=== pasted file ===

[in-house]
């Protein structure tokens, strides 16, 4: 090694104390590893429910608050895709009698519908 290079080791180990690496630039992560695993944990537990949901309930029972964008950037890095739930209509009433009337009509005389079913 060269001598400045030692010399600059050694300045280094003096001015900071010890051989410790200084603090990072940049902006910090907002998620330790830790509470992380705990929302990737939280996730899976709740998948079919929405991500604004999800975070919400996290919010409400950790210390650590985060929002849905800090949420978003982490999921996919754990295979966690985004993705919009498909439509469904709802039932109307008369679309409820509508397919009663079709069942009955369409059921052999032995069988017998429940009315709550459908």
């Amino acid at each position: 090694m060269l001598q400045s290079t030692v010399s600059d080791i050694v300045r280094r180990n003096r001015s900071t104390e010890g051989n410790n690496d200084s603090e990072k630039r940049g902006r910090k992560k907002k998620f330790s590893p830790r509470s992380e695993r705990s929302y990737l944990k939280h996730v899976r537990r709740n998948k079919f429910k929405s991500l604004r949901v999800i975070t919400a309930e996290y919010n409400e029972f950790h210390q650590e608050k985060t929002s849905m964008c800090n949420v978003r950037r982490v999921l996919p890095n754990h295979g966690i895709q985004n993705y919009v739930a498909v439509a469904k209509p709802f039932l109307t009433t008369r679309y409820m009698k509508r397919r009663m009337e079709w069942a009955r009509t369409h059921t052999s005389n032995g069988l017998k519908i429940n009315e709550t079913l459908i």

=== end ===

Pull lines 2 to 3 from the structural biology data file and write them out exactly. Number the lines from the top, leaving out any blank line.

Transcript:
């Protein structure tokens, strides 16, 4: 090694104390590893429910608050895709009698519908 290079080791180990690496630039992560695993944990537990949901309930029972964008950037890095739930209509009433009337009509005389079913 060269001598400045030692010399600059050694300045280094003096001015900071010890051989410790200084603090990072940049902006910090907002998620330790830790509470992380705990929302990737939280996730899976709740998948079919929405991500604004999800975070919400996290919010409400950790210390650590985060929002849905800090949420978003982490999921996919754990295979966690985004993705919009498909439509469904709802039932109307008369679309409820509508397919009663079709069942009955369409059921052999032995069988017998429940009315709550459908």
């Amino acid at each position: 090694m060269l001598q400045s290079t030692v010399s600059d080791i050694v300045r280094r180990n003096r001015s900071t104390e010890g051989n410790n690496d200084s603090e990072k630039r940049g902006r910090k992560k907002k998620f330790s590893p830790r509470s992380e695993r705990s929302y990737l944990k939280h996730v899976r537990r709740n998948k079919f429910k929405s991500l604004r949901v999800i975070t919400a309930e996290y919010n409400e029972f950790h210390q650590e608050k985060t929002s849905m964008c800090n949420v978003r950037r982490v999921l996919p890095n754990h295979g966690i895709q985004n993705y919009v739930a498909v439509a469904k209509p709802f039932l109307t009433t008369r679309y409820m009698k509508r397919r009663m009337e079709w069942a009955r009509t369409h059921t052999s005389n032995g069988l017998k519908i429940n009315e709550t079913l459908i």